In the help files, you are told that Pa δ contains the least contamination and therefore should be used for constructing the kernel. In cases where this feature shows a doublet, or if you weren’t able to save order 6 (the order that has that particular feature), then you need to use a different feature on another order.
ORDER 5: Generally least contaminated feature is Pa β as shown (Vacca et. al. 2003):
A fit with a polynomial of degree 3 should work just fine (tested on several objects, and data was arguably identical as when done with Pa δ in order 6), and should look a bit like this:
ORDER 4: After a bit of testing, it seems that the best feature here is Br 11, as shown (Vacca et. al. 2003):
A fit with polynomials of degree 2 or 3 should work just fine. If Br 11 has a doublet, please skip it. Doublets are never good.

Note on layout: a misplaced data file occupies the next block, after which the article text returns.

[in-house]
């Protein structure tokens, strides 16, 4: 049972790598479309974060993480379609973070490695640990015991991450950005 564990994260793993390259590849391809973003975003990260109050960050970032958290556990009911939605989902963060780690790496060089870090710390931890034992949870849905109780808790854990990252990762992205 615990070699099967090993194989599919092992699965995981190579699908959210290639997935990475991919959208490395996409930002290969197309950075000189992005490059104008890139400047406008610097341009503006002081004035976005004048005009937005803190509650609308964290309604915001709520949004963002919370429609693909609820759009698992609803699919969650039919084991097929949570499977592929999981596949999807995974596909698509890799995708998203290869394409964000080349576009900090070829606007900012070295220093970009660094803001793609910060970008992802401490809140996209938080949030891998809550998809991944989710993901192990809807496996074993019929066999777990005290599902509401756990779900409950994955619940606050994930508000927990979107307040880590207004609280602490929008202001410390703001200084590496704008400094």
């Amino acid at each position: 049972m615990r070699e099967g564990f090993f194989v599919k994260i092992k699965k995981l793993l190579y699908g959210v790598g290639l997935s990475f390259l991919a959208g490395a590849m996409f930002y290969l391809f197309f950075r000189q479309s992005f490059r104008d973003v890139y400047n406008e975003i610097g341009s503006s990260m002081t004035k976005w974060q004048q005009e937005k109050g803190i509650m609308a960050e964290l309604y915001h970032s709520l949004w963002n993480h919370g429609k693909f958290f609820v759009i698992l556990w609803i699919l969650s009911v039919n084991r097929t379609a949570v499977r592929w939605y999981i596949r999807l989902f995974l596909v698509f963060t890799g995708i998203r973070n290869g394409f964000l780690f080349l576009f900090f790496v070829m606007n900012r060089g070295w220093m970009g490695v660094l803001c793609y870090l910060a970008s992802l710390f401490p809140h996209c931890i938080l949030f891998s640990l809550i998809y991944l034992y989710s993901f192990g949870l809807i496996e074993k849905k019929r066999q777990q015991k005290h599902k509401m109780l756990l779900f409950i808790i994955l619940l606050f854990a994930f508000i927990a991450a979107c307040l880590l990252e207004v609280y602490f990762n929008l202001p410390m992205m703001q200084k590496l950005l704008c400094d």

ORDER 3: this order seems to be particularly tricky. At this wavelength, the data starts becoming a bit noisier. The best feature here is Br γ, found at roughly 2.17µ but can often look very contaminated. The majority of the data that I’ve had to deal with have had contamination and therefore it would be wise to not deal with this order unless there are no other options. If order 3 is the only option, then choose Br γ in the location shown below (Vacca et. al. 2003):
This blog post should take care of dealing with construction of spectra. One more point: when normalizing the spectrum, a max deviation around 5% and RMS deviation around 2% is generally acceptable. If max deviation is in the 2% range, and RMS is in the 1% range, then you should expect to produce excellent data.